We spent the first week of HTY 279, European Military History, defining our terms. We had to start with what military history is, then what “modern” is, we even spent a little while on what “European” means. In the second week we started with some battles and personages who constitute the sort of cusp of what Prof. Miller, at least, holds to constitute modern European military history – figures like Gustavus Adolphus of Sweden (1594-1632) and the Battle of Lützen, in which he was killed. None of that is likely to be all that interesting to readers who are not themselves studying military history, though, so we’ll skip over that.
Instead, I’m going to talk a little bit about the reading for this course. The reading list for HTY 279 is pretty extensive; the class doesn’t have a textbook, as such, but there are a number of things we’re responsible for getting through in the course of the semester. Some of them, like Ernst Jünger’s Storm of Steel, are war memoirs I’ve already read (though I think I’ve read the wrong translation of Jünger for this course). Others, like Clausewitz’s On War, are standards works in the field that I haven’t actually read, but have seen mentioned often in things I have read.
And then there’s What Is Military History?, the cover designers of which I don’t think were taking the task entirely seriously.
This is a slim volume that attempts to answer the question posed in its title, but does so in such a detached and scholarly manner that it’s almost impossible to engage with in any meaningful way. It reminds me a little of John Clute’s introduction to the Old Earth Books reprints of E.E. Smith’s Lensman books, back in the late ‘90s. Clute is a professional literary critic whose area of specialty is science fiction, and his introductions to the Lensman novels are essentially Learned Critiques of same, as if they’ve just been published and Clute is assessing their literary merit for the edification of other scholars, which means that what isn’t pretension is impenetrable jargon. I distinctly remember the phrase “penis swamp” appearing at one point in his introduction to Galactic Patrol.
What Is Military History? isn’t quite that weird, because its subject matter isn’t quite so esoteric in its own right, but it does constitute a pretty dry bowl of kibble as intellectual sustenance goes. Here’s an example:
In military history, many different crops are still springing from the soil of historical evidence fertilized by new theoretical and methodological approaches, and this rough guide to current controveries can be neither complete nor remain current. Students exploring new work in these fields or work in other areas of military history can usually figure out where a book they are reading falls with respect to previous work by paying attention to the book’s preface or introduction. Historians usually provide their own historiographical context in one of these places in order to point out how what they are doing is new, innovative, or otherwise noteworthy. Careful reading of these historiographical introductions, informed by knowledge of the basic philosophical, methodological, and historiographical contours of military history that this book tries to provide, should allow students to explore new fields of military history more effectively.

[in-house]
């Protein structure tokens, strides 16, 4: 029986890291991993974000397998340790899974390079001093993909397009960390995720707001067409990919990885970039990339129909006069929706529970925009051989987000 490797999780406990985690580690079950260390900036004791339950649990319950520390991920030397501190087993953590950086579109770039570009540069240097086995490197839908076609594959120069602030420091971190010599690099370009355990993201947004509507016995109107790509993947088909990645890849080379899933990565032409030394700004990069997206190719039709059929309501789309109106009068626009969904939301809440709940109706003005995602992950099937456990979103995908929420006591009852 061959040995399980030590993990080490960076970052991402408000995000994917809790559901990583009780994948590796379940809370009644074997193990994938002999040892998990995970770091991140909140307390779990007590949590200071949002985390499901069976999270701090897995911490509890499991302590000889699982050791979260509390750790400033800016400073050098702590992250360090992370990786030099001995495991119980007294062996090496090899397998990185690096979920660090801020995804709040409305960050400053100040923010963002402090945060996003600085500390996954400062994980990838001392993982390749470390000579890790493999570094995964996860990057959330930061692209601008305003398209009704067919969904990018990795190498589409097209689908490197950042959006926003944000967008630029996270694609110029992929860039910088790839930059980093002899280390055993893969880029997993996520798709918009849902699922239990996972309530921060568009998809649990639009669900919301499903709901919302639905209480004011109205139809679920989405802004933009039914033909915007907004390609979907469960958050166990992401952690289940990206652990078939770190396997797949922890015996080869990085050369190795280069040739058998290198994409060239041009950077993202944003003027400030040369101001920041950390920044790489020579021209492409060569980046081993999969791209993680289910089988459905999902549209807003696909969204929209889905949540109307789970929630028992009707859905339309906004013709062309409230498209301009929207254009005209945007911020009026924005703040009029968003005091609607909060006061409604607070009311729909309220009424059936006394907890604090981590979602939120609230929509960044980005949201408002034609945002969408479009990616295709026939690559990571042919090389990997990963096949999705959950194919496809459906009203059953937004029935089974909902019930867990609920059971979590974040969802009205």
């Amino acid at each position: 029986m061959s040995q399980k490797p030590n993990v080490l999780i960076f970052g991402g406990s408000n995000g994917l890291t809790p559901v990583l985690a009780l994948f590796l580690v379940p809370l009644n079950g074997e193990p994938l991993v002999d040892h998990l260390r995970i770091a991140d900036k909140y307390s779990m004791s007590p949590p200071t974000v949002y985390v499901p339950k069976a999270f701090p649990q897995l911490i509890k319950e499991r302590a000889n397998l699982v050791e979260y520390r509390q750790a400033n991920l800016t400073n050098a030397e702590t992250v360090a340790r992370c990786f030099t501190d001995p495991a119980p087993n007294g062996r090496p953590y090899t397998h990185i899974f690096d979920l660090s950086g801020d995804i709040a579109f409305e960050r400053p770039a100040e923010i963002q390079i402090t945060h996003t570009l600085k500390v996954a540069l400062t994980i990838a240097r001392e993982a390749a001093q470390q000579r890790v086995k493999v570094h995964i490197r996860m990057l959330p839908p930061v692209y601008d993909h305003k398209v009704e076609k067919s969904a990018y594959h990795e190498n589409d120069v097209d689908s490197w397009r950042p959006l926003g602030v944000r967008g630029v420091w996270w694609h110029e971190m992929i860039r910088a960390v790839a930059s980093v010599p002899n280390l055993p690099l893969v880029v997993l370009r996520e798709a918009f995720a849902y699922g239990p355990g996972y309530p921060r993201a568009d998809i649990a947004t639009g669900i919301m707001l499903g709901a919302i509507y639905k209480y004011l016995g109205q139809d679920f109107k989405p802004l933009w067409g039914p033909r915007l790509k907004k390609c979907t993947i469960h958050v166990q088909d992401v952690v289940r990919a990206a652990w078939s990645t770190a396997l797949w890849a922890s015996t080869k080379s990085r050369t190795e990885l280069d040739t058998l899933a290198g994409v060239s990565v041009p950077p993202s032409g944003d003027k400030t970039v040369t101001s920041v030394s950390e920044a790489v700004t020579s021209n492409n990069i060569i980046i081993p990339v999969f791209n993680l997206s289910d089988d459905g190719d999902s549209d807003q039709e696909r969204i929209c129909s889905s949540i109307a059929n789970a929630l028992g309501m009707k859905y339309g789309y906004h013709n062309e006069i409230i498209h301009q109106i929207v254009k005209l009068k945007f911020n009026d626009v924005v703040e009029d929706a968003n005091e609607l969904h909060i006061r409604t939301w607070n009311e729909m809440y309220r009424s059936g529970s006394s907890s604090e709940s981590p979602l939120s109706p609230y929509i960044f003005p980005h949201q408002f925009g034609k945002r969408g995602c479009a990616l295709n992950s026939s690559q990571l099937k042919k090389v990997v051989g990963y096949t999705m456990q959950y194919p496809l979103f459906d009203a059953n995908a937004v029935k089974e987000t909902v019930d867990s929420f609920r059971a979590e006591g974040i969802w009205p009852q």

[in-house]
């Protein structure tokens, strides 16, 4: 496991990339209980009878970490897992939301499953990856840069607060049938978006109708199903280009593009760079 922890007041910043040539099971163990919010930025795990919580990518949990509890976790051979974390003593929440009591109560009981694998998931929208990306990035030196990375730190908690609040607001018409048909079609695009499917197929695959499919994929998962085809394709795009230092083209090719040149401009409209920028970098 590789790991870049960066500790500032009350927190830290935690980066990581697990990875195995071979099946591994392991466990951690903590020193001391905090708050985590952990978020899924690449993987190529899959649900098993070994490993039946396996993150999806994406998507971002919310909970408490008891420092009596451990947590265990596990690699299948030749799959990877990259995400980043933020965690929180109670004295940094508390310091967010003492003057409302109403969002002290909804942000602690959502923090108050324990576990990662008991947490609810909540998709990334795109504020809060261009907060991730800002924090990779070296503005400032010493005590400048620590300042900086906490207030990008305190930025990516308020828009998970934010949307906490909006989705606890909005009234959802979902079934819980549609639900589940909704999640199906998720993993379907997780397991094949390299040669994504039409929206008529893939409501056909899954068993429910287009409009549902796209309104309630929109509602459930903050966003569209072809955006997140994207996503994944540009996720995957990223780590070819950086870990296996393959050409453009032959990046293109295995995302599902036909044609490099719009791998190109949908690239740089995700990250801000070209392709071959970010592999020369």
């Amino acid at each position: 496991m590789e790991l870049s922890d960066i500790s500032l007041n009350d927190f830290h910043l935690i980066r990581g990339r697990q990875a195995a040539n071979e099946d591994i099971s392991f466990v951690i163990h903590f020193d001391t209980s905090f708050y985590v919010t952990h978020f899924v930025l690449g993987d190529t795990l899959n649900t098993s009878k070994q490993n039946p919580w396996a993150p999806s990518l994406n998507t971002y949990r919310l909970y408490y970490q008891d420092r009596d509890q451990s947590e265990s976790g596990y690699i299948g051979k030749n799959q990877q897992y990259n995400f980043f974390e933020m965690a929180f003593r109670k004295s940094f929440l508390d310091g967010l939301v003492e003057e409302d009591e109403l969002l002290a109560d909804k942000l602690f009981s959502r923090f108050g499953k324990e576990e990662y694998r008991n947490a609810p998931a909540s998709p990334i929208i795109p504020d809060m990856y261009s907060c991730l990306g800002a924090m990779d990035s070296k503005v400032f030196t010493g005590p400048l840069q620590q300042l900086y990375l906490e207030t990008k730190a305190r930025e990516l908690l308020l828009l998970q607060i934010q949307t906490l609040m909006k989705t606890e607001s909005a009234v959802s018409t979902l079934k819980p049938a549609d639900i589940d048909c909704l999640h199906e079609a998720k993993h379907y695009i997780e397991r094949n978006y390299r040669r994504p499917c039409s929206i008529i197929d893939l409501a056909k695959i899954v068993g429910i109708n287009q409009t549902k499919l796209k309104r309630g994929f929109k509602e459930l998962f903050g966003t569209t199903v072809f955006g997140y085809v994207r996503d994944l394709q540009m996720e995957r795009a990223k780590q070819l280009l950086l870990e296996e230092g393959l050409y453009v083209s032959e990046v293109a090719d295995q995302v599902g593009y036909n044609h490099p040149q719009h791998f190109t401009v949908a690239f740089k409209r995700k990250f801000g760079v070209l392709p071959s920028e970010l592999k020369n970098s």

All of that to say, “If you want to know what new angle the author of a book you’re reading thinks he’s coming from, read the introduction.” It’s like this for 116 pages. A long day at the office.
But I don’t mind. The thing that bothers me is: Someone keeps moving my chair.
No, seriously. This class is held in one of the big lecture halls in Little Hall, a building which was designed, as Pratchett and Gaiman speculated of Milton Keynes, to foster unconscious dread and hopelessness in the human mind. Little is blessed with the most bizarre floorplan I’ve had the privilege of encountering, far outstripping the previous holder of this personal record (Fuller Labs at WPI). It has half-floors. Instructors have to provide directions to their offices on the syllabus, because if you just had the room number you would never find them. The giant lecture halls have entrances at the back, on the ground floor, but the front of the room is in the basement. Aha, you think, if you’re a student who’s just hurt his ankle, that must be where you enter the room if you need to use the elevator, but in the case of Little 140 you’d be wrong! Those doors exit into a dark and gloomy hallway (turn off lights to save electricity!) which leads ultimately to… a stairwell. There is a very similar gloomy hallway on the other end of the building that does involve the elevator, but if the two are connected in any way, I have yet to find it. I suspect a student requiring level floor access would have to take the elevator to that other hallway, then cross through the back of the room in lecture halls 110, 120, and 130, before arriving at the first hallway and into 140.
And every time I arrive at 140 for class, my chair is out in that hallway. This is annoying to me; on days when I’m running a tad bit late it’s also annoying to Prof. Miller, to the point where yesterday, when for various reasons I realized that I’d be arriving at 11:05, I decided to just punt rather than disrupt the class moving furniture around. Fortunately, the big in-class discussion of What Is Military History? is tomorrow.
I wouldn’t want to miss that.